Its value is estimated at more than $1 Trillion...
Is it the 2014 U.S. government-spending bill?
Is it the 282 billion Big Macs?
Is it 3.1 million Ferrari 599 GTBs?
Is it the amount of U.S. currency currently in circulation?
All of the above are estimated to be worth more than $1 trillion and so is student loan debt in the United States. Outstanding student loans are roughly equal to all of the greenbacks circulating the world. According to The Wall Street Journal:
"Ever-escalating tuitions, especially in the past dozen years, have produced an explosion of associated debt as students and their families resorted to borrowing to cover college prices that are the only major expense item in the economy that is growing faster than health care. According to the Federal Reserve, educational debt has shot past every other category - credit cards, auto loans, refinancings - except home mortgages, reaching some $1.3 trillion this year."
The Journal said about 70 percent of 2014 graduates borrowed to pay for college, and they left school with an average debt of $33,000. The amount owed varies significantly by state, according to U.S. News & World Report. In 2013, students in New Hampshire, Delaware, Pennsylvania, Rhode Island, and Minnesota graduated with debt exceeding $30,000 on average, while those in New Mexico, California, Nevada, the District of Columbia, and Oklahoma had debt of less than $20,000 on average.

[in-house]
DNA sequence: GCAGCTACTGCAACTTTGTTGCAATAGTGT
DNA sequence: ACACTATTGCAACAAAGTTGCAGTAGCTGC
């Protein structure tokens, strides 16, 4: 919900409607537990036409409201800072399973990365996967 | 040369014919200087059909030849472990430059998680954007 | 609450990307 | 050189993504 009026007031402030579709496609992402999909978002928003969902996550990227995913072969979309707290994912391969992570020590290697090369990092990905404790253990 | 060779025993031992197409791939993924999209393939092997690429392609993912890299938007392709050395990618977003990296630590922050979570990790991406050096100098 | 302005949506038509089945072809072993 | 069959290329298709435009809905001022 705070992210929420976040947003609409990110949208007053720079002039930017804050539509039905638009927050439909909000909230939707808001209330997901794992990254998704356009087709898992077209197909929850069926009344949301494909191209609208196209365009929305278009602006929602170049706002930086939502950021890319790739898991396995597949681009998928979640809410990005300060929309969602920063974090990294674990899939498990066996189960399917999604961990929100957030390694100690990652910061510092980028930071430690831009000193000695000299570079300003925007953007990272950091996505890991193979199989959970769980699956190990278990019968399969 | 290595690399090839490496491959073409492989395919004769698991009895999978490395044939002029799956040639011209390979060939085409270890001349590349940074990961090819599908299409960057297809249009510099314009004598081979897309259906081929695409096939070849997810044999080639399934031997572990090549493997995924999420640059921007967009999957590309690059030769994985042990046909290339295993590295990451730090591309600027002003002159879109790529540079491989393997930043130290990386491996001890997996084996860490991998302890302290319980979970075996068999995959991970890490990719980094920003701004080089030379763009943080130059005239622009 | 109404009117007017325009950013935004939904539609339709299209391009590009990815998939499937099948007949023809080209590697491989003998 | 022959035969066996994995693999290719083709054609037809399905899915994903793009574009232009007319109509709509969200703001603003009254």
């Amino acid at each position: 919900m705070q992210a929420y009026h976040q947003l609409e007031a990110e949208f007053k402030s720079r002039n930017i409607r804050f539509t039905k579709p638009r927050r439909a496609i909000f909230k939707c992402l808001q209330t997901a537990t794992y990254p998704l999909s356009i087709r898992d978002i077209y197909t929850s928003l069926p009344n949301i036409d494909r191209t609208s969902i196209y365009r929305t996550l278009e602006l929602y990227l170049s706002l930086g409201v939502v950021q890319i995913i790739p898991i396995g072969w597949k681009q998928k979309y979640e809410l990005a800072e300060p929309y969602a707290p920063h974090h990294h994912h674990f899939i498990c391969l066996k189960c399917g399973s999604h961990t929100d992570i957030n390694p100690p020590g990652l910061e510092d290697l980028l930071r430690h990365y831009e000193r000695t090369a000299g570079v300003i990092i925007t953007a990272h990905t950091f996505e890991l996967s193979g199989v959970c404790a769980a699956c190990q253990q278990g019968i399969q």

While there may be some attractive alternatives for student borrowers - including income-based repayment loans and crowdfunding for college - the Journal cited statistics showing America's student debt could be negatively affecting our country's economic dynamism. The percentage of younger Americans who own part of a business dropped from 6.1 percent to 3.6 percent between 2010 and 2013. Also, during the past decade, the percentage of new businesses started by people younger than age 34 fell from 26.4 percent to 22.7 percent.